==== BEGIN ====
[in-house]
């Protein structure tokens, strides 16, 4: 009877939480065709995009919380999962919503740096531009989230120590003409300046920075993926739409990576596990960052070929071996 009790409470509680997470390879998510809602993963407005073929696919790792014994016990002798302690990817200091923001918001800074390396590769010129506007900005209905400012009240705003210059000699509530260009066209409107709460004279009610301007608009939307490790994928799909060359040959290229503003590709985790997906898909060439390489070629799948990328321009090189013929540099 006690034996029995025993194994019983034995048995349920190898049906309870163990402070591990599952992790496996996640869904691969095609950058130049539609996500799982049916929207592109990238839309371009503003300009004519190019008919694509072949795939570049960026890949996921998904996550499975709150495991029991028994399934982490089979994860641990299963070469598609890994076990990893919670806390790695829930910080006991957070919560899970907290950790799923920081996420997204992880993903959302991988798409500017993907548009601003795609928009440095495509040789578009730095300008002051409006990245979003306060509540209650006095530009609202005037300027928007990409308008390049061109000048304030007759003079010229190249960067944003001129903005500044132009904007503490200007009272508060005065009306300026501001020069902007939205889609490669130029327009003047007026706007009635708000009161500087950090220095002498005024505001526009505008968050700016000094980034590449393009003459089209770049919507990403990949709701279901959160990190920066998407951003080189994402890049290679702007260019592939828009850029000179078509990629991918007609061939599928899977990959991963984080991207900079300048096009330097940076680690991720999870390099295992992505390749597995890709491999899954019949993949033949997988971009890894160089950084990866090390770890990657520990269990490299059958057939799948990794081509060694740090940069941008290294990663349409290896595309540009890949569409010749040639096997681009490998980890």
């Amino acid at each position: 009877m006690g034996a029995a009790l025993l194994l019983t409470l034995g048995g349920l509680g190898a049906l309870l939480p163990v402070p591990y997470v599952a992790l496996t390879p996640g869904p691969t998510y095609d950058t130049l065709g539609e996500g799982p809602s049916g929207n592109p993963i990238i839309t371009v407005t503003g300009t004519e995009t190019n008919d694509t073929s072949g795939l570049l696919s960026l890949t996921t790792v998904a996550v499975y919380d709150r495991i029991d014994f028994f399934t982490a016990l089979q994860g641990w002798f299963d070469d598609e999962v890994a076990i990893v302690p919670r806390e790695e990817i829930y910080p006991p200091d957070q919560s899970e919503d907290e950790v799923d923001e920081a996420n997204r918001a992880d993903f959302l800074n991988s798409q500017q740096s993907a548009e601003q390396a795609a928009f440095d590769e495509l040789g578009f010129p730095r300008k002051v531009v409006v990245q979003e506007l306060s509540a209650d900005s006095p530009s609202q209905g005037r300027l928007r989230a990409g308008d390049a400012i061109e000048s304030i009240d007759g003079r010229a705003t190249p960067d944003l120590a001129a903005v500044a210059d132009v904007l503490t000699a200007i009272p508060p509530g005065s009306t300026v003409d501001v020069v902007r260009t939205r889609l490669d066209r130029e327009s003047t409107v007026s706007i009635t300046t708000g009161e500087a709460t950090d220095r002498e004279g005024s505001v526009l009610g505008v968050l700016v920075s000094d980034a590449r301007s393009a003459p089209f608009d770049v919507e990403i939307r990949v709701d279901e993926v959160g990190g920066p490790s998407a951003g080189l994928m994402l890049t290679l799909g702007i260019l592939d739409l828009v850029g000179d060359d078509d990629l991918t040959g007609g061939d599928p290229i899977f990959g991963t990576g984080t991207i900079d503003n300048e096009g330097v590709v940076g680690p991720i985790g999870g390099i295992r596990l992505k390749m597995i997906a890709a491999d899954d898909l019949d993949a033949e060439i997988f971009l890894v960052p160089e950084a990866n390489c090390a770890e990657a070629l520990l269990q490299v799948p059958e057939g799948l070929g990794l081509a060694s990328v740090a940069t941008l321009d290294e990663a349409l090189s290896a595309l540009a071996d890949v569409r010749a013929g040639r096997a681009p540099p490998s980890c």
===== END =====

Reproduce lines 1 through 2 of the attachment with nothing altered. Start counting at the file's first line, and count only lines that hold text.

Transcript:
[in-house]
């Protein structure tokens, strides 16, 4: 009877939480065709995009919380999962919503740096531009989230120590003409300046920075993926739409990576596990960052070929071996 009790409470509680997470390879998510809602993963407005073929696919790792014994016990002798302690990817200091923001918001800074390396590769010129506007900005209905400012009240705003210059000699509530260009066209409107709460004279009610301007608009939307490790994928799909060359040959290229503003590709985790997906898909060439390489070629799948990328321009090189013929540099 006690034996029995025993194994019983034995048995349920190898049906309870163990402070591990599952992790496996996640869904691969095609950058130049539609996500799982049916929207592109990238839309371009503003300009004519190019008919694509072949795939570049960026890949996921998904996550499975709150495991029991028994399934982490089979994860641990299963070469598609890994076990990893919670806390790695829930910080006991957070919560899970907290950790799923920081996420997204992880993903959302991988798409500017993907548009601003795609928009440095495509040789578009730095300008002051409006990245979003306060509540209650006095530009609202005037300027928007990409308008390049061109000048304030007759003079010229190249960067944003001129903005500044132009904007503490200007009272508060005065009306300026501001020069902007939205889609490669130029327009003047007026706007009635708000009161500087950090220095002498005024505001526009505008968050700016000094980034590449393009003459089209770049919507990403990949709701279901959160990190920066998407951003080189994402890049290679702007260019592939828009850029000179078509990629991918007609061939599928899977990959991963984080991207900079300048096009330097940076680690991720999870390099295992992505390749597995890709491999899954019949993949033949997988971009890894160089950084990866090390770890990657520990269990490299059958057939799948990794081509060694740090940069941008290294990663349409290896595309540009890949569409010749040639096997681009490998980890």